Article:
The latest assessment shows that wildfires have caused damage to 248 distribution power poles, 114 cross arms, 231 spans of wires, and 35 transformers throughout the province.
BC SPCA working to help animals affected by wildfires
The BC SPCA has been working hard to rescue and assist animals impacted by B.C.’s wildfires. Some 130 homeless animals in the SPCA’s care have been transferred from SPCA shelters in the Cariboo region to their facilities in the Interior, the Lower Mainland, and Vancouver Island.
The SPCA has also contacted large pet supply companies about shipping urgently-needed pet food and supplies to evacuation centres.
The BC SPCA has also set up a special online emergency donation site (spca.bc.ca/emergency alert) to help animals affected by the wildfires.
Shady contractors may be out there
With many people around the province finding their properties damaged or destroyed in the wake of recent wildfires, the Better Business Bureau (BBB) is warning those affected not to fall victim to shady contractors. According to the BBB’s Risk Report, home improvement scams are the number one riskiest ones out there, meaning they are the ones people are most likely to be exposed to and fall for.
The scams work in two ways. In one scenario, a contractor shows up, often unsolicited, and convinces the homeowner to accept a low price for the necessary work and give a substantial deposit in cash. The contractor then leaves with the cash and is never heard from again.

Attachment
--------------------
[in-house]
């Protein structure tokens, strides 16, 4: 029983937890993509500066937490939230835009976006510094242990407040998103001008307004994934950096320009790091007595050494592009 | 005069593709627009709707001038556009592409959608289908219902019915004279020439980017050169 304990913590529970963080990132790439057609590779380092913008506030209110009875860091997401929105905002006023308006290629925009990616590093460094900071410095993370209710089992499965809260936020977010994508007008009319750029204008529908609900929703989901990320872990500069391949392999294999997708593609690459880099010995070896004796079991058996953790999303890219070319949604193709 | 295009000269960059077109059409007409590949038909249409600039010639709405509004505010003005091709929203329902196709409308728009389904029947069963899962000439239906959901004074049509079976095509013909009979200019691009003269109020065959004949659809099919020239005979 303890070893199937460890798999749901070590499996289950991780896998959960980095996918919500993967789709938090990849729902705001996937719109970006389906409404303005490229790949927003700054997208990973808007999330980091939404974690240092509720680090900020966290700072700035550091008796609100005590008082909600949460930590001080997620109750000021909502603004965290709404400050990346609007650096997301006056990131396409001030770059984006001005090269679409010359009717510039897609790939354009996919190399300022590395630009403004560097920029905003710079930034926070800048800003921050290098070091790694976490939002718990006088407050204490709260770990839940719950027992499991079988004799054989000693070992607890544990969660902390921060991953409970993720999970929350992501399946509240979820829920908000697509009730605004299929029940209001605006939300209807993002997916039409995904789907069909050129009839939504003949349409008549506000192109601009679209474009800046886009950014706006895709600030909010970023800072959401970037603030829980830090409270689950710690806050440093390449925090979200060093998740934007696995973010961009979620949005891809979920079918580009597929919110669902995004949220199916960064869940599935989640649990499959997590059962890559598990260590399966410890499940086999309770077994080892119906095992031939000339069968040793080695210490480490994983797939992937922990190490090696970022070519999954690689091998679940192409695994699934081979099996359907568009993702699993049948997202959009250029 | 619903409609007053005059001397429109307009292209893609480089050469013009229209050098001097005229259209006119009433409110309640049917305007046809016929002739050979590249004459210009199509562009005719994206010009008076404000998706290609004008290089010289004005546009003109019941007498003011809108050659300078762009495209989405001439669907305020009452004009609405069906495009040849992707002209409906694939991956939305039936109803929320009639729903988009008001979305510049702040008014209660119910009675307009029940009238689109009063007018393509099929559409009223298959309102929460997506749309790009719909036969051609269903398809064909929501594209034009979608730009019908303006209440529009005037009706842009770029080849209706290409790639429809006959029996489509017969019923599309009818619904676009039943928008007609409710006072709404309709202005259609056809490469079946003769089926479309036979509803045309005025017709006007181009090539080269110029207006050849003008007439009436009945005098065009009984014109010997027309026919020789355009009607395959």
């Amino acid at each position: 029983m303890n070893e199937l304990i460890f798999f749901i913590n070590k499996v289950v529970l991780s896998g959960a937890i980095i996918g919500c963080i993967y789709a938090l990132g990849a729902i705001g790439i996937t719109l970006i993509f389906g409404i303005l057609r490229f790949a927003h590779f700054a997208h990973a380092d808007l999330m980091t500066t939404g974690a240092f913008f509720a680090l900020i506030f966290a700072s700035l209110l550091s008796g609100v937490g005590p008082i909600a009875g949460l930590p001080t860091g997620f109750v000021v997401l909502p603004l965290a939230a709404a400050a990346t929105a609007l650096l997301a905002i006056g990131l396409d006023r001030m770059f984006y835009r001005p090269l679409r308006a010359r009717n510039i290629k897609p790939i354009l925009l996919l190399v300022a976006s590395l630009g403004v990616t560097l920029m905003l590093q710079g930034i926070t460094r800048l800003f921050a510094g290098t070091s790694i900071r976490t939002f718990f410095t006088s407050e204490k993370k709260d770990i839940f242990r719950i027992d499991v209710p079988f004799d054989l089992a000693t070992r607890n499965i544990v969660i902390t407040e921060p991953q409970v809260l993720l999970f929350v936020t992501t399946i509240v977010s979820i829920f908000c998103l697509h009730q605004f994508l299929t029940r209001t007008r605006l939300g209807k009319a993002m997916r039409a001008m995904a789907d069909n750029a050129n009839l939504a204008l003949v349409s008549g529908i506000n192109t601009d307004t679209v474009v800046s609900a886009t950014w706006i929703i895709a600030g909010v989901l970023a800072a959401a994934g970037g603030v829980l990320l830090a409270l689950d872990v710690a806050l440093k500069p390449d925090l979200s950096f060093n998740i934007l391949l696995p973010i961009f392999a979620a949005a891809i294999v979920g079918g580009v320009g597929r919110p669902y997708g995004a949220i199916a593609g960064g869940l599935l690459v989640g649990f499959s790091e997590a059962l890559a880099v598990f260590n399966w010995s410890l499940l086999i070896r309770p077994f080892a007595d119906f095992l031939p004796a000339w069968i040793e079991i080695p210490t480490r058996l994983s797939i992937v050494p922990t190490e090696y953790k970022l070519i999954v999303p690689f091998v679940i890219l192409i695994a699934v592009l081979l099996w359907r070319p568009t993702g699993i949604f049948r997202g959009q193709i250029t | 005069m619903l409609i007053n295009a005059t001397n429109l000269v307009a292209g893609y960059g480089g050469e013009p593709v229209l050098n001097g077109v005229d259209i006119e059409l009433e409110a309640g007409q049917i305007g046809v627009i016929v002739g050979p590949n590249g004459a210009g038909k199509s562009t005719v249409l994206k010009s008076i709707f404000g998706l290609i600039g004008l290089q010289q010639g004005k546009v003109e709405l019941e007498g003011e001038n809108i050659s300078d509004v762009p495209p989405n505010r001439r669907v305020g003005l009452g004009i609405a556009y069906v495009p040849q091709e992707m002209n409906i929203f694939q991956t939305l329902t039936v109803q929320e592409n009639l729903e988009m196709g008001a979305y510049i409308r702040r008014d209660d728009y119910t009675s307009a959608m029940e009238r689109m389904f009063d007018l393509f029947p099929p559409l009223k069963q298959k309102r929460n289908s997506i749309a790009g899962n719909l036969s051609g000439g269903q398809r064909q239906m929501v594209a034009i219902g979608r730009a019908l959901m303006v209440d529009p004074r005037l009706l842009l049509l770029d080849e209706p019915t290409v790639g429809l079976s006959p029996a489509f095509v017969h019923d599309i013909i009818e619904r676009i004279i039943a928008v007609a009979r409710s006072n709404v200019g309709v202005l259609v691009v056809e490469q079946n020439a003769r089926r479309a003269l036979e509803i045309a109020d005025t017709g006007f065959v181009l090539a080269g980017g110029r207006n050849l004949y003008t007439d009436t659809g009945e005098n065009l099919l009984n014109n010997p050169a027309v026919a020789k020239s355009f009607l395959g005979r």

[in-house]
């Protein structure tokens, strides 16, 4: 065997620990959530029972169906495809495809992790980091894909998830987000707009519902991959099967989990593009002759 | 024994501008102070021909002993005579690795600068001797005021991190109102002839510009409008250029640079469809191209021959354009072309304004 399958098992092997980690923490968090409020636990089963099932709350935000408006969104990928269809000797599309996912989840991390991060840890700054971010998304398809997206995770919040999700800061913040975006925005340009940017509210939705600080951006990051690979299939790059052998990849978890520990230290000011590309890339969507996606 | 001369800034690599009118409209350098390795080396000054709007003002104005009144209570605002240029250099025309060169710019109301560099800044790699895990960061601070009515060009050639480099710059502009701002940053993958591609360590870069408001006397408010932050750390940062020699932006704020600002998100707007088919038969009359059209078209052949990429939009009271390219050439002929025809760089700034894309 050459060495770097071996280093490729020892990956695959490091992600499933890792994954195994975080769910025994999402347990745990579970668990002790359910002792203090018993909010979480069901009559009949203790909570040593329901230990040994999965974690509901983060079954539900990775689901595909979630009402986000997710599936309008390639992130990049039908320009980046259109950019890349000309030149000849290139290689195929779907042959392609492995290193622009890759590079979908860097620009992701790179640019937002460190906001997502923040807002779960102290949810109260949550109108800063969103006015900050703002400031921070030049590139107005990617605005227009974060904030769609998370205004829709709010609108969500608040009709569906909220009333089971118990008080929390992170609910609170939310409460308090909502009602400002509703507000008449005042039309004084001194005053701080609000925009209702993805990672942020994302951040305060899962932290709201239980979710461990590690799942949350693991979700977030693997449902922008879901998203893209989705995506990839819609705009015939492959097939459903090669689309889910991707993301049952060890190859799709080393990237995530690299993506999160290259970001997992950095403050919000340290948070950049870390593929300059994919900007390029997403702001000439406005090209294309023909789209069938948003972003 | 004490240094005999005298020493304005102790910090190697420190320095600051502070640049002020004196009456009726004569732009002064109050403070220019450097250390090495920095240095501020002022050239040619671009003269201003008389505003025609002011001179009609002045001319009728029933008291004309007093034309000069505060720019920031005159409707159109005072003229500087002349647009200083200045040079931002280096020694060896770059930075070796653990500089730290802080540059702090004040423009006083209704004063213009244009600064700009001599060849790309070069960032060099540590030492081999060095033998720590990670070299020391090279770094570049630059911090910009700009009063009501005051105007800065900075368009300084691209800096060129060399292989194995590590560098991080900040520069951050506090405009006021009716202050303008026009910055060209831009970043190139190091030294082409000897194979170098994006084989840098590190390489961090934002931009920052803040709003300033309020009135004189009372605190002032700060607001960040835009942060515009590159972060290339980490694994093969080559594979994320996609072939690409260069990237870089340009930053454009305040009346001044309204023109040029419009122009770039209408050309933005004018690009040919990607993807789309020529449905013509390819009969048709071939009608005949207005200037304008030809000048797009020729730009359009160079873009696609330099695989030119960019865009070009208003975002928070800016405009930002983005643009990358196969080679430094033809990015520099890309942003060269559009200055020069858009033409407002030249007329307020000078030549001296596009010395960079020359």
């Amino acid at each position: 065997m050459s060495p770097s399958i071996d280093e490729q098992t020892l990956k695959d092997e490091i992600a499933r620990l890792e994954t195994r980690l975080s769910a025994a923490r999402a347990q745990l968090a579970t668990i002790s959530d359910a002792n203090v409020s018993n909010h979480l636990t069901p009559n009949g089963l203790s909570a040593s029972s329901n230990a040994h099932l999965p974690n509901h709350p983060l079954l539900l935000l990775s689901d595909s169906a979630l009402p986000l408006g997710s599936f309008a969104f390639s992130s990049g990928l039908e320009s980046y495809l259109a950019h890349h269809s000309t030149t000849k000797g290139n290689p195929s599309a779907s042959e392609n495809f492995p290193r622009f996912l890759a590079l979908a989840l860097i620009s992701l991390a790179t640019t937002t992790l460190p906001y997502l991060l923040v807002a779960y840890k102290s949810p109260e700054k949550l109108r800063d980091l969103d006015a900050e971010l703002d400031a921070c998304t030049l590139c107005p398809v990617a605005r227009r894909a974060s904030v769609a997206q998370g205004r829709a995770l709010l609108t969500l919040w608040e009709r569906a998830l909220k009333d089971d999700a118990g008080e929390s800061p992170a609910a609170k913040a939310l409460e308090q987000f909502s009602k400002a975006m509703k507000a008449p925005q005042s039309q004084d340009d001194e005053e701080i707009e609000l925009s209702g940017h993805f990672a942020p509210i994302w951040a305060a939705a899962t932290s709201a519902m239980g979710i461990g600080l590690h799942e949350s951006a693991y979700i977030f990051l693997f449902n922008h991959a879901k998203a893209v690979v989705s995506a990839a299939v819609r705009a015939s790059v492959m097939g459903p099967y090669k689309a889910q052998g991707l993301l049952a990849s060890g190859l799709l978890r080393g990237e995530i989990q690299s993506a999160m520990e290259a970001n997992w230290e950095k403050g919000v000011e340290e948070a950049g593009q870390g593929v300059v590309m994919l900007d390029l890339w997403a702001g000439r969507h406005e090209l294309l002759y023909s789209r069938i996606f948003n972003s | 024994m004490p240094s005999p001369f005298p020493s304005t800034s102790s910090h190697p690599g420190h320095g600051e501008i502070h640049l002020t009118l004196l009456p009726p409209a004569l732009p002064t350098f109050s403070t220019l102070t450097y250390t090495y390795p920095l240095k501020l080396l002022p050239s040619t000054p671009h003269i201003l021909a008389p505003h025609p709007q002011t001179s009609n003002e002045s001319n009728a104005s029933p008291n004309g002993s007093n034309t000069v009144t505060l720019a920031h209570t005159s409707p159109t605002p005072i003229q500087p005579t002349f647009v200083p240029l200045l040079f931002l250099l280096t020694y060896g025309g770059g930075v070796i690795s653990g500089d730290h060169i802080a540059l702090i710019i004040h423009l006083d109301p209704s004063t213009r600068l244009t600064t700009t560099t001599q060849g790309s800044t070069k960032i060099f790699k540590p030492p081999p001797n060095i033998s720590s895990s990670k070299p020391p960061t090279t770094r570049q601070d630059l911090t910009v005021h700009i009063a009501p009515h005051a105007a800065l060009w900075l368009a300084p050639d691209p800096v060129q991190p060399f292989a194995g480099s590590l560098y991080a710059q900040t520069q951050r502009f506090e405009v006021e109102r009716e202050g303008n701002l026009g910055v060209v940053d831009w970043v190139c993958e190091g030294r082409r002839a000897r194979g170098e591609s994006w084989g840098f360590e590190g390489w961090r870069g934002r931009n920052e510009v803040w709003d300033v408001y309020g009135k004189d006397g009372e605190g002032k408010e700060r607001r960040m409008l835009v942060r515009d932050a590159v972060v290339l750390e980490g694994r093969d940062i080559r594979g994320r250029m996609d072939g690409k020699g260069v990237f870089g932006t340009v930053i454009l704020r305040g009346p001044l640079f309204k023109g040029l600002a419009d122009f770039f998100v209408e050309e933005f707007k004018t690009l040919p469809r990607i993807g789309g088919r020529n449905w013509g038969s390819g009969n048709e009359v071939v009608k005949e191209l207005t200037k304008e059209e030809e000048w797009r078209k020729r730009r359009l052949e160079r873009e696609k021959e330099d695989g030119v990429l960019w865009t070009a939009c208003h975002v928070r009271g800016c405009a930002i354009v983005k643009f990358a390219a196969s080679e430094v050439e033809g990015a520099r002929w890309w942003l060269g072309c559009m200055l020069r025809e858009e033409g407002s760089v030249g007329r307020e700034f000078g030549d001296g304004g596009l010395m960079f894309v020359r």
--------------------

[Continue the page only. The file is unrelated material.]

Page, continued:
In the other scenario, the contractor might over-bill for the job on the assumption that insurance will be covering the cost. The job may be sub-par and not meet building codes, and the material used might be damaged, used, or stolen from another job site.
The BBB has some tips for those looking for a restoration specialist. Use well-known, local contractors; ask around and find out who friends have used in the past.
If the contractor does not regularly work in your area, consider using one who does.
Get at least three estimates on any big restoration job, and obtain references from the contractor. If they refuse to, or cannot, provide you with references, consider using someone else. Ask for proof of licensing for the province, as well as proof that they are bonded and insured.
Get everything in writing, ask for a copy of the contract, and review it carefully. Make sure the contract is on company letterhead and includes all charges, timelines, and materials used. Make sure you know how much your home insurance will cover, and have your claims adjuster review any contracts. Also find out exactly which damages are covered and which are not.
Avoid cash jobs. A contractor might offer an unbelievable deal if you pay in cash, but you lack any recourse such as a credit card chargeback should something go wrong.